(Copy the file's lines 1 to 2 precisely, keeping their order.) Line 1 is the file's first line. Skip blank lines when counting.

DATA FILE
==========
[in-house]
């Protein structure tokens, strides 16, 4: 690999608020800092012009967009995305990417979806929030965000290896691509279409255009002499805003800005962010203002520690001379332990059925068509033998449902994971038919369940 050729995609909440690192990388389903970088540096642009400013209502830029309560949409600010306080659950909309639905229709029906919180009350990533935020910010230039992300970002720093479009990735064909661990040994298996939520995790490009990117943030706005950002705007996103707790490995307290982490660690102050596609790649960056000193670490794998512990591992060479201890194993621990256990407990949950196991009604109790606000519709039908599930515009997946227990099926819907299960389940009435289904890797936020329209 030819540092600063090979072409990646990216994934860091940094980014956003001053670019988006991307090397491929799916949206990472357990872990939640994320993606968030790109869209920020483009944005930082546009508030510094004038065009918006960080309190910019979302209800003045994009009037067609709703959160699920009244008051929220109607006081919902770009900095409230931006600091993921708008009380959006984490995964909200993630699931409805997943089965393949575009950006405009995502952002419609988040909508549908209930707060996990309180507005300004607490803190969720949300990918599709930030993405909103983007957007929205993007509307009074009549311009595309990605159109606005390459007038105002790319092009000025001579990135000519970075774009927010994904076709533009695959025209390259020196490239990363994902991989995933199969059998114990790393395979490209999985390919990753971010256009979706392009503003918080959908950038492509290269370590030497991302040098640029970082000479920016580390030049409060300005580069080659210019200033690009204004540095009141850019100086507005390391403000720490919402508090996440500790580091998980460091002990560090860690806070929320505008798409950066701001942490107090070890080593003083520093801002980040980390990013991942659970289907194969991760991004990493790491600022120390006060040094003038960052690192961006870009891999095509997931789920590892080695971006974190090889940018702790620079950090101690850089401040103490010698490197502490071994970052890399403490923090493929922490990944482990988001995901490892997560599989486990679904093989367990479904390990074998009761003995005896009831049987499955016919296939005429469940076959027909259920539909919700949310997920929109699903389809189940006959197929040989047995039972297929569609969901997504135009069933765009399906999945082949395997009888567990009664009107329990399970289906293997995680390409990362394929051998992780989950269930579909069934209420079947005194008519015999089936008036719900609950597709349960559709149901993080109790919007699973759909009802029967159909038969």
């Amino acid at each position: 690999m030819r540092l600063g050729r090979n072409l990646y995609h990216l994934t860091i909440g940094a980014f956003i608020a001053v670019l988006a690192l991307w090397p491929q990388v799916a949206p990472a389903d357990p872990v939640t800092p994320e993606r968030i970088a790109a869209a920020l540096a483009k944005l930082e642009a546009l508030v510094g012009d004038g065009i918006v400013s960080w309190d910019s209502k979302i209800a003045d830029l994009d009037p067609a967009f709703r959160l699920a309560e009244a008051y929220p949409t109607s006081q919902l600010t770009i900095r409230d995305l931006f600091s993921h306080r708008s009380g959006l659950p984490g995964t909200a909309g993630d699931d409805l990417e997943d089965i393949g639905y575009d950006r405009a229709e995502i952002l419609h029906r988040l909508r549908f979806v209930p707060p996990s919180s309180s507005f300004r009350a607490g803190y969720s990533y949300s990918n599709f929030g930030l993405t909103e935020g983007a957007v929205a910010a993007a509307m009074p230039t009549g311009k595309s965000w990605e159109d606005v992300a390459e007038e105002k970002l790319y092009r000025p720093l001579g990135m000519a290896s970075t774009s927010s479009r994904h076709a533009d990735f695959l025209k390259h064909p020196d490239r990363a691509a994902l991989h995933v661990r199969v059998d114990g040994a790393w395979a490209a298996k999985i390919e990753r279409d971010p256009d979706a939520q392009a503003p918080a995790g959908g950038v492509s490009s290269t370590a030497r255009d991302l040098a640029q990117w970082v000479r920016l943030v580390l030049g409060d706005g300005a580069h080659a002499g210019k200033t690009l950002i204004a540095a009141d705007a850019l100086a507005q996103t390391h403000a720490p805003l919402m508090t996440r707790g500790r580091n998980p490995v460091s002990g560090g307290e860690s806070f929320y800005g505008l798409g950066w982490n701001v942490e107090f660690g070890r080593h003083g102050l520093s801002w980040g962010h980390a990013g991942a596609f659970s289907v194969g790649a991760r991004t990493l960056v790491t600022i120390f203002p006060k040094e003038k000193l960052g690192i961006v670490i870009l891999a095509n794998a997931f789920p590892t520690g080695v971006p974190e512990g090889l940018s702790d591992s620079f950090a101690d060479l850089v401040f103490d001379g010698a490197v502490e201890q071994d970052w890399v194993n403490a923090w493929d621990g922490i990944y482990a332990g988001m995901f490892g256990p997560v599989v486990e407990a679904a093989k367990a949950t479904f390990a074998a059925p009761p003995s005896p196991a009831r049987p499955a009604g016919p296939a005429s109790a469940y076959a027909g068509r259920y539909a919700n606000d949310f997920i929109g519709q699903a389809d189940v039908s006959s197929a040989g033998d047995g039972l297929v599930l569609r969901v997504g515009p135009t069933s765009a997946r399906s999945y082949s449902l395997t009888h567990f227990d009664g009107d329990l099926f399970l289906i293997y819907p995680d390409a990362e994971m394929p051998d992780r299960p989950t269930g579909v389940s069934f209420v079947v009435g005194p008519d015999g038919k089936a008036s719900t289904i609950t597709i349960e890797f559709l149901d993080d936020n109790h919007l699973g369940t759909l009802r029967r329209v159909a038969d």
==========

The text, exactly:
[in-house]
């Protein structure tokens, strides 16, 4: 690999608020800092012009967009995305990417979806929030965000290896691509279409255009002499805003800005962010203002520690001379332990059925068509033998449902994971038919369940 050729995609909440690192990388389903970088540096642009400013209502830029309560949409600010306080659950909309639905229709029906919180009350990533935020910010230039992300970002720093479009990735064909661990040994298996939520995790490009990117943030706005950002705007996103707790490995307290982490660690102050596609790649960056000193670490794998512990591992060479201890194993621990256990407990949950196991009604109790606000519709039908599930515009997946227990099926819907299960389940009435289904890797936020329209 030819540092600063090979072409990646990216994934860091940094980014956003001053670019988006991307090397491929799916949206990472357990872990939640994320993606968030790109869209920020483009944005930082546009508030510094004038065009918006960080309190910019979302209800003045994009009037067609709703959160699920009244008051929220109607006081919902770009900095409230931006600091993921708008009380959006984490995964909200993630699931409805997943089965393949575009950006405009995502952002419609988040909508549908209930707060996990309180507005300004607490803190969720949300990918599709930030993405909103983007957007929205993007509307009074009549311009595309990605159109606005390459007038105002790319092009000025001579990135000519970075774009927010994904076709533009695959025209390259020196490239990363994902991989995933199969059998114990790393395979490209999985390919990753971010256009979706392009503003918080959908950038492509290269370590030497991302040098640029970082000479920016580390030049409060300005580069080659210019200033690009204004540095009141850019100086507005390391403000720490919402508090996440500790580091998980460091002990560090860690806070929320505008798409950066701001942490107090070890080593003083520093801002980040980390990013991942659970289907194969991760991004990493790491600022120390006060040094003038960052690192961006870009891999095509997931789920590892080695971006974190090889940018702790620079950090101690850089401040103490010698490197502490071994970052890399403490923090493929922490990944482990988001995901490892997560599989486990679904093989367990479904390990074998009761003995005896009831049987499955016919296939005429469940076959027909259920539909919700949310997920929109699903389809189940006959197929040989047995039972297929569609969901997504135009069933765009399906999945082949395997009888567990009664009107329990399970289906293997995680390409990362394929051998992780989950269930579909069934209420079947005194008519015999089936008036719900609950597709349960559709149901993080109790919007699973759909009802029967159909038969």